Another hangar is mostly dedicated to large 1:1 mock-ups of extremely rare German designs from WWI and WWII, including a Dornier Do-335 in a push-pull configuration, which have been accurately assembled, providing a vivid portrait of how these now very rare-to-find aircraft.

Other exhibits include Soviet-made aircraft, partly dismounted for didactic purposes.

In another wing, the museum displays a rich exhibition of original artifacts from the era of Soviet occupation. These include many aircraft components, jettisonable seats, helmets, several radio components, papers and pictures.

Simulators for aircraft and helicopter cockpits are also part of the display.

Memorabilia include everyday items, Soviet newspapers, badges and celebration plates. The page of a German newspaper, from the date of the final withdrawal of then-Russian troops back home from Germany, titles ‘Farewell, Muzhiks!’ – really a momentous event.

In an adjoining room, uniforms and emblems from both the USSR forces and the East-German NVA can be found in display cases.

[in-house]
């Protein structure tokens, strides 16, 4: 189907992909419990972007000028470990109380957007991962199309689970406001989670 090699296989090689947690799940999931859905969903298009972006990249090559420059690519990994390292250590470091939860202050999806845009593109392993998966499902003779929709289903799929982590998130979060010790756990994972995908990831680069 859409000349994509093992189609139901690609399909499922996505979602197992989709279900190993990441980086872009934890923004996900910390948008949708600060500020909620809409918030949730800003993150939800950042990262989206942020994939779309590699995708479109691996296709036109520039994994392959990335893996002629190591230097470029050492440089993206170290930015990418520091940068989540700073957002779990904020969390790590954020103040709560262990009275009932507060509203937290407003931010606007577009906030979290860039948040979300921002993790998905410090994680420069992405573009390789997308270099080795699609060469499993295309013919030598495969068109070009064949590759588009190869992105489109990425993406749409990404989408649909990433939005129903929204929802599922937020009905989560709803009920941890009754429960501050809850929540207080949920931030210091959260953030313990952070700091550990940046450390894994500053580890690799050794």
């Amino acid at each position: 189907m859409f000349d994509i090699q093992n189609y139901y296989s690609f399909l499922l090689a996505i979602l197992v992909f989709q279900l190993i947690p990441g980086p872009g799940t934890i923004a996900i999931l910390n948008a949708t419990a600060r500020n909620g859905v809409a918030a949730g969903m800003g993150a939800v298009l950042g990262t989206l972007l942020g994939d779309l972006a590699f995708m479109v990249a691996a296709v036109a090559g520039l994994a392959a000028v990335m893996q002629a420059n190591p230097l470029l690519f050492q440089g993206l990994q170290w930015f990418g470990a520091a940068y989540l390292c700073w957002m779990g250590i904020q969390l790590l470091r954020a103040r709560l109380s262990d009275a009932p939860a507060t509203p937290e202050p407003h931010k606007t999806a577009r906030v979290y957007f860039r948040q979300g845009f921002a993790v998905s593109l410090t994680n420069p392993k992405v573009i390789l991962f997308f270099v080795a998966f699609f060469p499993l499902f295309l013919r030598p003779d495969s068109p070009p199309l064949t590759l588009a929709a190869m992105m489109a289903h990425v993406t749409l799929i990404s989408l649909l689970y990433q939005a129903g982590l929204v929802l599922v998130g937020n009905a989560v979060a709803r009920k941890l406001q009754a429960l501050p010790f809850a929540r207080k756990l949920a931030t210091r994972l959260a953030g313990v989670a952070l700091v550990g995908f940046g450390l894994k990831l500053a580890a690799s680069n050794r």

The outdoor exhibition is centered on a few original aircraft and helicopters, as well as fast motorboats and other vehicles. Aircraft include a MiG-21, MiG-23, and a massive Sukhoi Su-22.

As for helicopters, there are a Mil-2, Mil-24 and a Mil-8 – all Soviet-made. The latter two have the main rotor blades still dismounted.

The research center, and today the museum, is located just about 5 km north of Rechlin/Lärz airfield, active in the Third Reich in aeronautical research – Messerschmitt Me-163 Komet rocket-powered interceptors were studied here. The airfield became a large Soviet base from 1945 to the time when the then-Russian troops left. Today the airport has been converted for general aviation use. A report from an exploration of its premises can be found here.

Getting there

This is a proportionate collection, friendly to visit for everybody, in a nice rural setting. Memories from the history of aviation in Germany before and during WWII, as well as from Soviet operations taking place in the area – an often overlooked but crucial chapter in the military history of the GDR. The exact address is Am Claassee 1, 17248 Rechlin, Germany. Official website here. Visiting may require 45 minutes to 1.5 hours.